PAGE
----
The Shia Idrisid State in Maghrib 2

One of the most important factor which helped the Idrisids succeed in their mission and convert the Berbers to Islam was the treatment meted out to them by the Umayyad and Abbasid rulers which was nothing but dire cruelty and injustice that negated the spirit of Islam and presented it in most dark colors. This was the reason why the whole territory of Al-Maghrib always remained in continuous rebellion which could never be settled. The freedom-lovers of that area were always in search of a person who could be one with them. Most of them supported the Khariji and joined them in revolts against the government.

The Umayyad as well as the Abbasid ruled over these areas very cruelly and treated the people including the Berbers very badly, which made them run away from Islam and time and again rise in revolt against the rulers. This is just the opposite of what some historian write. As evidence we would like to refer to one incident which could hold us out. Yazid bin Abi Muslim Dinar was a freed slave of Hajaj Thaqafi who had made him his secretary and in-charge of the police. During the reign of Yazid bin Abdul Malik, he was appointed as viceroy in Al-Maghrib. He followed the policy of Hajaj in that area. One of the actions of Hajaj was that he used to levy Jizya on those who had become Muslims and ordered to go back to their villages in the same condition as they had been before their conversion to Islam.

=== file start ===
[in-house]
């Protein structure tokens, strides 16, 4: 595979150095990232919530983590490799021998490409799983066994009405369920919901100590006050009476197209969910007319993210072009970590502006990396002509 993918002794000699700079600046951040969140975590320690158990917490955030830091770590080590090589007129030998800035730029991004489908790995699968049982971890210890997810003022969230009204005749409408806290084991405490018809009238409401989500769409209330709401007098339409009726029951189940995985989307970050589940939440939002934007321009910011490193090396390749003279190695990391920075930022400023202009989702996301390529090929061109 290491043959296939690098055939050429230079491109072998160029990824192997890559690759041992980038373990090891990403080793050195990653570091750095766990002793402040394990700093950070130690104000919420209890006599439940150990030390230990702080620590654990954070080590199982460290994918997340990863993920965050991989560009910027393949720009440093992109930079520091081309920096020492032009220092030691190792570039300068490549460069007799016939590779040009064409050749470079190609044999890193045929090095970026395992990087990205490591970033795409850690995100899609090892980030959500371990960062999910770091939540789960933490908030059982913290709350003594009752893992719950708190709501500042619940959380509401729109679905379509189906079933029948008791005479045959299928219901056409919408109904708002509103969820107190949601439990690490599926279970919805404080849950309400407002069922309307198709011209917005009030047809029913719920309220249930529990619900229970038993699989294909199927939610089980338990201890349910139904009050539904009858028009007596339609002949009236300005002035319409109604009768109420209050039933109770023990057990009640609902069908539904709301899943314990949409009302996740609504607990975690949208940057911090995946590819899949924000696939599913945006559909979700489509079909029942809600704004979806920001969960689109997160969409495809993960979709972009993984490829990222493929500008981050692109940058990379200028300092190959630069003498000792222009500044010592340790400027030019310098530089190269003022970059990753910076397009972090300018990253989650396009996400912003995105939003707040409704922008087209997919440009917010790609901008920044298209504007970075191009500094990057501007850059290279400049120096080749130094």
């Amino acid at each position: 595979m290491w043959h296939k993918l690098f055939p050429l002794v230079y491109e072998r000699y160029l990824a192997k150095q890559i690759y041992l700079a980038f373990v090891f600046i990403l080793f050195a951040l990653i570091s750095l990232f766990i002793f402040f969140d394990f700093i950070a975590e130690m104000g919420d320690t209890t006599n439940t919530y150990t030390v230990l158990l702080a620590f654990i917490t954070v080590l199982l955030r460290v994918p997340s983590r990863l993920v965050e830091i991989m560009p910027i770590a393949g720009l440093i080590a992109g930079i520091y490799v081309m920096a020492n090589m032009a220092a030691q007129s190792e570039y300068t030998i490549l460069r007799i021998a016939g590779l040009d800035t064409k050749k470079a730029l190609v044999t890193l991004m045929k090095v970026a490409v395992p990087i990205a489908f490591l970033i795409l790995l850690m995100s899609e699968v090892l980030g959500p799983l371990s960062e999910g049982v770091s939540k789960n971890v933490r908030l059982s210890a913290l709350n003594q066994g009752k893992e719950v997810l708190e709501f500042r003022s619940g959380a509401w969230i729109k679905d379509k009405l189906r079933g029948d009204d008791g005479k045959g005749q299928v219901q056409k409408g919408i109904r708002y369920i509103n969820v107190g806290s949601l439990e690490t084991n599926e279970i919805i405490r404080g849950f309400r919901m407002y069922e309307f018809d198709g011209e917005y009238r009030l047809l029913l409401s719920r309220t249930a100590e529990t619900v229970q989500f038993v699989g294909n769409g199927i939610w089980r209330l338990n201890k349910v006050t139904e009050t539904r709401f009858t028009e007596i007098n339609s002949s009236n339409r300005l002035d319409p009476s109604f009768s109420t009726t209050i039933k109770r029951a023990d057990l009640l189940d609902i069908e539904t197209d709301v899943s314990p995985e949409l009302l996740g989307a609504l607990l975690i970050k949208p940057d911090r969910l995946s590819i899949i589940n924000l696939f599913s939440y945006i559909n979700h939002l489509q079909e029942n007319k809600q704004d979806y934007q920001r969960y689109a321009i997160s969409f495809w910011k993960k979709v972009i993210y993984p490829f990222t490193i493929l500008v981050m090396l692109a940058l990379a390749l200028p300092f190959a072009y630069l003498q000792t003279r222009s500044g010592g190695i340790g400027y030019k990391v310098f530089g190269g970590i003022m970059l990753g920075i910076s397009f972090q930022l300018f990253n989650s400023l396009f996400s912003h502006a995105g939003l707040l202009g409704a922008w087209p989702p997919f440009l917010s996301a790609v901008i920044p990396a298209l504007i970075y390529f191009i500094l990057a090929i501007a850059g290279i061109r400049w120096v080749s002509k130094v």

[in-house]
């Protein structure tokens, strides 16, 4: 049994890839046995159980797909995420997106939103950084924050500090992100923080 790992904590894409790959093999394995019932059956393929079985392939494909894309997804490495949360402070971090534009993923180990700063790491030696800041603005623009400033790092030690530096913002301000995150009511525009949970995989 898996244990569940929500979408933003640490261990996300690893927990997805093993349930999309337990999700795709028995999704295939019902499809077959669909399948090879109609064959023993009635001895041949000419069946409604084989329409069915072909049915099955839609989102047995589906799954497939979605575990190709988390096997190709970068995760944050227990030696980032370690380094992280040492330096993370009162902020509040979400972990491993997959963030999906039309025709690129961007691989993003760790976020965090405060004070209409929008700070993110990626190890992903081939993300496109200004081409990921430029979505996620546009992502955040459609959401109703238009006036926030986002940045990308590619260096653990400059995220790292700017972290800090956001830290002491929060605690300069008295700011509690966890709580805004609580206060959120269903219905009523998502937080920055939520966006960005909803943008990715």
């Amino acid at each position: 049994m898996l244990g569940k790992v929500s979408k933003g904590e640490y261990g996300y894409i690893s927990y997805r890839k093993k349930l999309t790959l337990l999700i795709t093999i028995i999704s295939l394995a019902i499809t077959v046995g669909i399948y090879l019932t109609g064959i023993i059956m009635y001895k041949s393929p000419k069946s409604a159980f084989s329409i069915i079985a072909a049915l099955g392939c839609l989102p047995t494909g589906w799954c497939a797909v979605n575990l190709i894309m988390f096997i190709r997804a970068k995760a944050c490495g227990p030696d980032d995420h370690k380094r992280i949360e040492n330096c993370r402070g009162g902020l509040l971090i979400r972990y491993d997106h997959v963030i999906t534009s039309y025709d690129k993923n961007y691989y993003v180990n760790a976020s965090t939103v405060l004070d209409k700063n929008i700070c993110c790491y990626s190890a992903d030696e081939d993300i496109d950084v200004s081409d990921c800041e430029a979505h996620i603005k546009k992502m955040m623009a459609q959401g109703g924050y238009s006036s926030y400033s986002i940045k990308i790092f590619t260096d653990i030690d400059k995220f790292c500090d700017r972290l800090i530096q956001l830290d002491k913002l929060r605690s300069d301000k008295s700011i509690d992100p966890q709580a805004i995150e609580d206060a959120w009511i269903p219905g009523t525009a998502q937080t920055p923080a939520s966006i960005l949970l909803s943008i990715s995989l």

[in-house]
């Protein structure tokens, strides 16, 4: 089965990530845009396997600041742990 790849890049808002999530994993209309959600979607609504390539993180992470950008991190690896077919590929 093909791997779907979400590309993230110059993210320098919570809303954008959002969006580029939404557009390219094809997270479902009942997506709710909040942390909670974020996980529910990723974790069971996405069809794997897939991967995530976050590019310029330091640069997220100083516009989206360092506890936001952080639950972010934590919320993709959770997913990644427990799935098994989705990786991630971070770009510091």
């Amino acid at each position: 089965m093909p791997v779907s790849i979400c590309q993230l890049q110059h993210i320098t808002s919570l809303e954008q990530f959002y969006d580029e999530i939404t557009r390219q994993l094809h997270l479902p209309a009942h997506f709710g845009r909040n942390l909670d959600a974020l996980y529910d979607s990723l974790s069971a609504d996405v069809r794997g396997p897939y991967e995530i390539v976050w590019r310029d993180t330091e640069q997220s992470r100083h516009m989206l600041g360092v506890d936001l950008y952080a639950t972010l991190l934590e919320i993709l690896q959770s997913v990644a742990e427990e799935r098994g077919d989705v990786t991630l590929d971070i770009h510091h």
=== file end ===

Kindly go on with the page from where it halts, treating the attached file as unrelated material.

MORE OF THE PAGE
Yazid bin Muslim tried to do exactly like Hajaj and impose his policy on Berbers. But Berbers did not remain patient over it and made a plan to kill him in which they succeeded. Similarly during the reign of Hisham bin Abdul Malik, the governor of Tanjah was Umar bin Abdullah al-Muradi. They ruled the Berbers very badly and tried to levy taxes from them which was usually taken from non-Muslims. Thus, the Berbers started hating and their hearts turned away from Muslims and they thought they were being exploited by the Arabs.